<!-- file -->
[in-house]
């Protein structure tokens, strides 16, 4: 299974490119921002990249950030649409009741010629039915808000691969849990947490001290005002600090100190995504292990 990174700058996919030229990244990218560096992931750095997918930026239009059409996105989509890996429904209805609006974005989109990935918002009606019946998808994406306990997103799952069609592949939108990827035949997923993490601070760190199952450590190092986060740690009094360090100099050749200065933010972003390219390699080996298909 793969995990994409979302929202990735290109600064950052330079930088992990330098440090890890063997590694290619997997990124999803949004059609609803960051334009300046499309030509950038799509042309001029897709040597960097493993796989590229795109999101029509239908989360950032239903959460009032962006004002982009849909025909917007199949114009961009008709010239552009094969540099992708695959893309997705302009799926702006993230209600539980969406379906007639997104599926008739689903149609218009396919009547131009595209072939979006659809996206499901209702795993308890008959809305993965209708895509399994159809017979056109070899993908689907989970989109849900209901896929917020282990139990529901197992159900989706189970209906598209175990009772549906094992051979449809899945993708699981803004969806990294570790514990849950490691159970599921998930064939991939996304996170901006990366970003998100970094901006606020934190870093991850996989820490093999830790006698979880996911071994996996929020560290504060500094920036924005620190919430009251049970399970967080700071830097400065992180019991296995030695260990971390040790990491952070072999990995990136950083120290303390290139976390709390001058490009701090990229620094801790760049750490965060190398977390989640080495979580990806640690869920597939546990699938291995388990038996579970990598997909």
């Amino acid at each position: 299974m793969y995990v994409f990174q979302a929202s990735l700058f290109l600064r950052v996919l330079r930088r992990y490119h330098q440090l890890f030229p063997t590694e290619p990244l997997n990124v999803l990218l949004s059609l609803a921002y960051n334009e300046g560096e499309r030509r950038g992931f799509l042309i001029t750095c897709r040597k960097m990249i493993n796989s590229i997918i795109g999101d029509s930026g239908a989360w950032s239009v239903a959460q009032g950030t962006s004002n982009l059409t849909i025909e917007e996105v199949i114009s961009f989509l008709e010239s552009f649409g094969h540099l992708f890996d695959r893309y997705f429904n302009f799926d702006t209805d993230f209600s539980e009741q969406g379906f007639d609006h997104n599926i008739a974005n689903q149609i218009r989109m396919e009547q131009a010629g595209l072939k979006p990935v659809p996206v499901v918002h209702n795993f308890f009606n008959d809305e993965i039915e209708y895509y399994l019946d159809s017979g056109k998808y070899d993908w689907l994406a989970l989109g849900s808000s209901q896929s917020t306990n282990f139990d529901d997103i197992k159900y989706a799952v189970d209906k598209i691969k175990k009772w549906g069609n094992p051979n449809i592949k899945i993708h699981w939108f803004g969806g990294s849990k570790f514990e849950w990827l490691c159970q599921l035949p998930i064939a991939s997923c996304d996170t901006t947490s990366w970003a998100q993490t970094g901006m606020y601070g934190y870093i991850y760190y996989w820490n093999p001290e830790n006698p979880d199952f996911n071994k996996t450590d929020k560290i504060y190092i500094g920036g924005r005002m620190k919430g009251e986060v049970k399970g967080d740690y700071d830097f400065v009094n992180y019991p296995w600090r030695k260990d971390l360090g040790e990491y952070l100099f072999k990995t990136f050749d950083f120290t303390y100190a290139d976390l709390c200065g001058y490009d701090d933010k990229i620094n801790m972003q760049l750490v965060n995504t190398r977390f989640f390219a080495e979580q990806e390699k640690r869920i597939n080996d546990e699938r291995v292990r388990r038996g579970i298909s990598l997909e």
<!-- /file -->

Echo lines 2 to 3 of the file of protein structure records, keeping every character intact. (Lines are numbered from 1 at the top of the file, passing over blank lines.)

């Protein structure tokens, strides 16, 4: 299974490119921002990249950030649409009741010629039915808000691969849990947490001290005002600090100190995504292990 990174700058996919030229990244990218560096992931750095997918930026239009059409996105989509890996429904209805609006974005989109990935918002009606019946998808994406306990997103799952069609592949939108990827035949997923993490601070760190199952450590190092986060740690009094360090100099050749200065933010972003390219390699080996298909 793969995990994409979302929202990735290109600064950052330079930088992990330098440090890890063997590694290619997997990124999803949004059609609803960051334009300046499309030509950038799509042309001029897709040597960097493993796989590229795109999101029509239908989360950032239903959460009032962006004002982009849909025909917007199949114009961009008709010239552009094969540099992708695959893309997705302009799926702006993230209600539980969406379906007639997104599926008739689903149609218009396919009547131009595209072939979006659809996206499901209702795993308890008959809305993965209708895509399994159809017979056109070899993908689907989970989109849900209901896929917020282990139990529901197992159900989706189970209906598209175990009772549906094992051979449809899945993708699981803004969806990294570790514990849950490691159970599921998930064939991939996304996170901006990366970003998100970094901006606020934190870093991850996989820490093999830790006698979880996911071994996996929020560290504060500094920036924005620190919430009251049970399970967080700071830097400065992180019991296995030695260990971390040790990491952070072999990995990136950083120290303390290139976390709390001058490009701090990229620094801790760049750490965060190398977390989640080495979580990806640690869920597939546990699938291995388990038996579970990598997909």
């Amino acid at each position: 299974m793969y995990v994409f990174q979302a929202s990735l700058f290109l600064r950052v996919l330079r930088r992990y490119h330098q440090l890890f030229p063997t590694e290619p990244l997997n990124v999803l990218l949004s059609l609803a921002y960051n334009e300046g560096e499309r030509r950038g992931f799509l042309i001029t750095c897709r040597k960097m990249i493993n796989s590229i997918i795109g999101d029509s930026g239908a989360w950032s239009v239903a959460q009032g950030t962006s004002n982009l059409t849909i025909e917007e996105v199949i114009s961009f989509l008709e010239s552009f649409g094969h540099l992708f890996d695959r893309y997705f429904n302009f799926d702006t209805d993230f209600s539980e009741q969406g379906f007639d609006h997104n599926i008739a974005n689903q149609i218009r989109m396919e009547q131009a010629g595209l072939k979006p990935v659809p996206v499901v918002h209702n795993f308890f009606n008959d809305e993965i039915e209708y895509y399994l019946d159809s017979g056109k998808y070899d993908w689907l994406a989970l989109g849900s808000s209901q896929s917020t306990n282990f139990d529901d997103i197992k159900y989706a799952v189970d209906k598209i691969k175990k009772w549906g069609n094992p051979n449809i592949k899945i993708h699981w939108f803004g969806g990294s849990k570790f514990e849950w990827l490691c159970q599921l035949p998930i064939a991939s997923c996304d996170t901006t947490s990366w970003a998100q993490t970094g901006m606020y601070g934190y870093i991850y760190y996989w820490n093999p001290e830790n006698p979880d199952f996911n071994k996996t450590d929020k560290i504060y190092i500094g920036g924005r005002m620190k919430g009251e986060v049970k399970g967080d740690y700071d830097f400065v009094n992180y019991p296995w600090r030695k260990d971390l360090g040790e990491y952070l100099f072999k990995t990136f050749d950083f120290t303390y100190a290139d976390l709390c200065g001058y490009d701090d933010k990229i620094n801790m972003q760049l750490v965060n995504t190398r977390f989640f390219a080495e979580q990806e390699k640690r869920i597939n080996d546990e699938r291995v292990r388990r038996g579970i298909s990598l997909e």